zjunjunia's review against another edition

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My first time reading a collection of essays and I'm glad I picked this one as I know I love his writing. Short stories, essays - I have little experience of reading shorter writing forms. Even with things like Sherlock Holmes, I'd read one short story after another to make it feel like a continuation. But there is a beauty in these shorter, self-contained forms. They do not demand much in character development and can spend more time on minutia. Not only did I enjoy this form, but I also think this may be the writing form I would/could/should dive into first in my own personal writing journey. His first essay on Lavendar triggered an idea for an essay to write. I particularly enjoyed using an object, concept or idea to then time-travel and visit multiple moments and feelings versus having to go through life chronologically. As the essays progressed, I didn't feel the same appreciation as the earlier ones. They were shorter and felt repetitive. Should a collection of essays also have a symbiosis and logic when placed together? I think so.

Some quotes:

"Sometimes the history of provisional attachments means more to us that the attachments themselves"
"Sometimes it is blind ritual and not faith that we encounter the sacred, the way it is habit not character that makes us who we are"
"lives in the dark so as not to be blinded when darkness comes"
"I liked the idea of tea more than the flavors themselves, the way I liked the idea of tobacco more than of smoking, of people more than of friendship, of home more than my apartment on Craigie Street."
"unlock memory's sluice gate, one by one - without effort, caution, or ceremony"

"Could parts of us just die to the past so that returning brings nothing back?"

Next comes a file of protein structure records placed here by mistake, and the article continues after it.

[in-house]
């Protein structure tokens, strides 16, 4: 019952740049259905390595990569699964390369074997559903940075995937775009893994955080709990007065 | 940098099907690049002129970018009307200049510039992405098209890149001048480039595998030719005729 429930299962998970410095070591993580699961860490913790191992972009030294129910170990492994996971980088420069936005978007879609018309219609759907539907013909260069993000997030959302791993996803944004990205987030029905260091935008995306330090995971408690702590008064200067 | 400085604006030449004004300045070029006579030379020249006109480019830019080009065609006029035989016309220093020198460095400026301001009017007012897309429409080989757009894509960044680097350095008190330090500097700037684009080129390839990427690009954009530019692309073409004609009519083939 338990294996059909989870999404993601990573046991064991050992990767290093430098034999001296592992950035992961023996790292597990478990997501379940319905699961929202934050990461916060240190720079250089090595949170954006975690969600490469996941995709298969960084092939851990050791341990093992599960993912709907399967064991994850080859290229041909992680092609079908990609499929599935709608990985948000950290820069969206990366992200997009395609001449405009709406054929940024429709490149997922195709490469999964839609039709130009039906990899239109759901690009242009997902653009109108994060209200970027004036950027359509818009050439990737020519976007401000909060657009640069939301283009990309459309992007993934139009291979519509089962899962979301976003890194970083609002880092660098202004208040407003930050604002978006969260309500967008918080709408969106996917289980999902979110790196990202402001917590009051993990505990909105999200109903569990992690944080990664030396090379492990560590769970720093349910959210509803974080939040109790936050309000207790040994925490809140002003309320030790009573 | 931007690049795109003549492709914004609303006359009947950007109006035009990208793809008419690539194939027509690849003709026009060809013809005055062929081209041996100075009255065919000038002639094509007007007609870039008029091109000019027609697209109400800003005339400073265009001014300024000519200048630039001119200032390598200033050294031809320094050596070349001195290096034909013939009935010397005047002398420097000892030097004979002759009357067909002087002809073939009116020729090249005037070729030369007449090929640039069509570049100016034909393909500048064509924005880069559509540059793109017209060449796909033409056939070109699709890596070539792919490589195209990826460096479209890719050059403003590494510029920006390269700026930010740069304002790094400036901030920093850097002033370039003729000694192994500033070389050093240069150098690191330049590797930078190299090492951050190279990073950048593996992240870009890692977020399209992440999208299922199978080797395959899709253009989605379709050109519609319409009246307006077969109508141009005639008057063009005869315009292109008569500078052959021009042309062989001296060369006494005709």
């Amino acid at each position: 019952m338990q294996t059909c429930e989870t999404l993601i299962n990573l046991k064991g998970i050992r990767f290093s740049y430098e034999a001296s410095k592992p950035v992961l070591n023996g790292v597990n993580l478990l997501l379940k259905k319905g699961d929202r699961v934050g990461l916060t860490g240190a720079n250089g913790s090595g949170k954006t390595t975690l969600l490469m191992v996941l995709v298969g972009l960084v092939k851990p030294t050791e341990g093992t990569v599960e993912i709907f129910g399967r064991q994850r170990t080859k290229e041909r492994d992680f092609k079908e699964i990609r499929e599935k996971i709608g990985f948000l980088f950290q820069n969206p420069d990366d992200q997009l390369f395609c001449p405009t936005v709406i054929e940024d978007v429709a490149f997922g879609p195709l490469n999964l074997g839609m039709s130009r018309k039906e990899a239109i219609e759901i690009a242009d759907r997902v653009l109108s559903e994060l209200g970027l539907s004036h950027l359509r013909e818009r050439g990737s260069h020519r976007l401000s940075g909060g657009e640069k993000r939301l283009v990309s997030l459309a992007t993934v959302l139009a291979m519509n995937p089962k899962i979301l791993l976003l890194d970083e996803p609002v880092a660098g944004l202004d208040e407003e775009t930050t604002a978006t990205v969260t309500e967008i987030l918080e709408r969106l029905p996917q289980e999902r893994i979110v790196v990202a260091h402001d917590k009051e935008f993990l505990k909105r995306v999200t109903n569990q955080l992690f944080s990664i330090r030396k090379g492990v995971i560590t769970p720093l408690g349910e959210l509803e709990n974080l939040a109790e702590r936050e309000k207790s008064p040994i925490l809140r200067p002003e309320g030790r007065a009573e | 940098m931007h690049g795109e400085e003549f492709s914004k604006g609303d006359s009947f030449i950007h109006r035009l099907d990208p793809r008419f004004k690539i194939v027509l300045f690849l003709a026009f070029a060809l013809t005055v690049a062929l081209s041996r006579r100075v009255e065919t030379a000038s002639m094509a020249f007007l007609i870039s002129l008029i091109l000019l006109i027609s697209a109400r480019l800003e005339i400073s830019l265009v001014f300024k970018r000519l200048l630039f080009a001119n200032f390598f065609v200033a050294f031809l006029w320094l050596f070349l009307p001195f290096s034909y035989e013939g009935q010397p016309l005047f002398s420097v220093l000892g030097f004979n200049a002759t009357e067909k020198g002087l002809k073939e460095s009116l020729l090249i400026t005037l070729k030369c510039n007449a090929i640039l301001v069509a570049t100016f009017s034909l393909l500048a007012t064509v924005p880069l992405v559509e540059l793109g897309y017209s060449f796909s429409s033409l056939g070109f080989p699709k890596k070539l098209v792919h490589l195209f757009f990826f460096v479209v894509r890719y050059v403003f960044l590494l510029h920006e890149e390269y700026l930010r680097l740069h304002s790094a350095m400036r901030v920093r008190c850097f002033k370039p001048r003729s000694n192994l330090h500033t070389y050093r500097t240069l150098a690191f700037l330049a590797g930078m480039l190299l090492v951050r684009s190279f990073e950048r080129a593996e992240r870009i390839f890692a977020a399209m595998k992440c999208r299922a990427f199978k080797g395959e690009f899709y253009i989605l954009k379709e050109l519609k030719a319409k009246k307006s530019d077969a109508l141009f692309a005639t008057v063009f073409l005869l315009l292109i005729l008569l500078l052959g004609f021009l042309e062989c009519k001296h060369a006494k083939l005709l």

"It dawned on me much later that evening that our truest, most private moments, like our truest, most private memories, are made of just such unreal, flimsy stuff. Fictions"
Emerson: "To believe that what is true for you in your private heart is true for all men - that is genius. Speak your latent conviction, and it shall be the universal sense."
"What we reach for and what ultimately touches us is the radiance we projected on things, not the things themselves - the envelope, not the letter, the wrapping, not the gift."
La Princesse de Clèves, Madame de La Fayette: "I thought that if anything could rekindle your feelings for me, it was to let you see that mine too had changed, but to let you see this by feigning to conceal it from you, as if I lacked the courage to acknowledge it to you."
"Writing - as I did later that day - is intended to dig out the fault lines where truth and dissembling shift places. Or is it meant to bury them even deeper?"

My Monet Moment:
"art is about discover and design and a reasoning with chaos."

"firms up the present by experiencing it from the futures as a moment in the past"
"What stands between him and life is not his fear of the present; it is the present."

A Literary Pilgrim Progresses to the Past:
"Some crudely mistake confession for introspection"

Roman Hours:
"Enforced errancy and mild discontentment are the best guide."

The Sea and Remembrance:
"Water cities are like conditional, transient homes; they are our romance with the sea, with time, with space, with ourselves."

Place des Vosges: